A Look at Trump’s Tax Plan


The official graphic that accompanies the Tax Cuts and Jobs Act

On December 22nd, 2017, President Donald Trump signed the Tax Cuts and Jobs Act. The rest of the government then approved the new tax plan. At the beginning of this year, those changes went into effect.

This tax plan is unambiguously right-leaning but veiled behind the potential for total overhaul of all economic indicators. The main cost however, is the fact that within a healthy economy congress has been fighting to implement what CNN calls “recession-fighting bullets.” Since the economy is not in, nor readily approaching, an economic depression or recession there is room to play with cutting taxes to corporations. That is seemingly what this tax plan does… cut taxation on companies and meld the tax brackets. With corporations freed of strict taxation, theoretically there should be somewhat of a boom in the economy. Many criticize this philosophy and way of thinking because when recession or war hits the country unexpectedly, congress will have much less ammo to pay away the problem with. The fact is, running a deficit in a full-employment economy is a risky move seeing as there are easy ways to ensure a positive economy for years to come. The counterargument is the idea that this tax cut (almost 15% to businesses) will bring back American jobs. Committees formed to oversee this $1.5 Trillion dollar tax plan foresee it only paying off $408 Billion dollars in value to the United States. There is no doubt that this will positively effect most Americans, whether it be employment, or pricing of goods produced domestically, however there is also no doubt that this tax plan will make the next downturn worse than 2007-8. The plan cuts income tax rates, doubles the standard deduction, and eliminates personal exemptions. This encourages business owners and those who run funds to get their exemptions from their stores and companies because fewer personal exemptions are granted. A positive is that inflation will not affect the tax bracket that one finds themselves in because this tax plan uses the chained consumer price index. Overall, this is a mixed bag, but will likely prove to help America in the short run.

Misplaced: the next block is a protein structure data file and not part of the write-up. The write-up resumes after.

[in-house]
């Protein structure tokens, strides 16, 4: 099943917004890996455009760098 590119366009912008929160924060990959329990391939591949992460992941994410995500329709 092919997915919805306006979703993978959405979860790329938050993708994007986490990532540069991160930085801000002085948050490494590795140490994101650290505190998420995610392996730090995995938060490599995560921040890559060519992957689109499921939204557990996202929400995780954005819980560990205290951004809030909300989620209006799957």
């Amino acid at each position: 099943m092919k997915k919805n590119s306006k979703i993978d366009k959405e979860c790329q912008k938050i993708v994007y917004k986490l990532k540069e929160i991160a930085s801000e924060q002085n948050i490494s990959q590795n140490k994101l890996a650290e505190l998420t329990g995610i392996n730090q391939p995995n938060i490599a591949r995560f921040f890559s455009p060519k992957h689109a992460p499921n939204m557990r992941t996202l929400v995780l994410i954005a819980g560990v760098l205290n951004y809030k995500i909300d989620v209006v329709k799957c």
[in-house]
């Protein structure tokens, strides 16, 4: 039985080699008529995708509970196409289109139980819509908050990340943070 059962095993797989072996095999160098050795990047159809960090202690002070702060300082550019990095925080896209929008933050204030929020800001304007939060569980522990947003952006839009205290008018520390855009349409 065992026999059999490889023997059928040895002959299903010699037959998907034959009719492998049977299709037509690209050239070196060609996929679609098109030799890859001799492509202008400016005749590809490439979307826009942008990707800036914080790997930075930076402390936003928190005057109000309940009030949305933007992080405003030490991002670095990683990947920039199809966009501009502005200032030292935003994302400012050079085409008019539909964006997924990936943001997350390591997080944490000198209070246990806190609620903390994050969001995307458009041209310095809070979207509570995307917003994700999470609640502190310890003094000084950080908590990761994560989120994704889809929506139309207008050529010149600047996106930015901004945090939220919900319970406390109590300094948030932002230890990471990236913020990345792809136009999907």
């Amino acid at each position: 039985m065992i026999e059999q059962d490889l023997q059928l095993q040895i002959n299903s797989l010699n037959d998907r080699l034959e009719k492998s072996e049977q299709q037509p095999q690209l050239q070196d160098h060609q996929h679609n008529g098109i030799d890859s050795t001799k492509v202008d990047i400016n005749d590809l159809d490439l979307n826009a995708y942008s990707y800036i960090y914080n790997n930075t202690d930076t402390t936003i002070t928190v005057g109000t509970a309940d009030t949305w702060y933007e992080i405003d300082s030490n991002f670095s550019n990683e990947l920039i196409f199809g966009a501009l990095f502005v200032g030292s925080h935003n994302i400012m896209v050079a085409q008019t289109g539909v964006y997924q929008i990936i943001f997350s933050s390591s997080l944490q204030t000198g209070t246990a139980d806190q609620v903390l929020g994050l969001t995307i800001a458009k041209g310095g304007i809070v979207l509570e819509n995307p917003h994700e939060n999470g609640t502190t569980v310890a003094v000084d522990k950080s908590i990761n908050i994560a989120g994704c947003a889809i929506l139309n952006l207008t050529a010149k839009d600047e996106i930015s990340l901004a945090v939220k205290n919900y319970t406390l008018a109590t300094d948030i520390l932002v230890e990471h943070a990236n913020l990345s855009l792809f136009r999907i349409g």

Many students were concerned and some were even unaware of the change. Senior Brian Levesque said “We’ll see how it goes, the US is a big ship so it won’t take one small wave like this to knock us in any direction or the other,” noting that tax plans may help or hurt in the short run, but over the course of time, they would not be too much of a hindrance. Fellow Senior Donovan Leftwich joked “I’ll tell you how I feel about it the next time I see the deductions off my paycheck,” showing that he was holding out on his opinion until he found what personally affected his life.

For those who are supremely opposed, the bright side is that it only lasts from 2018 to 2025 at most.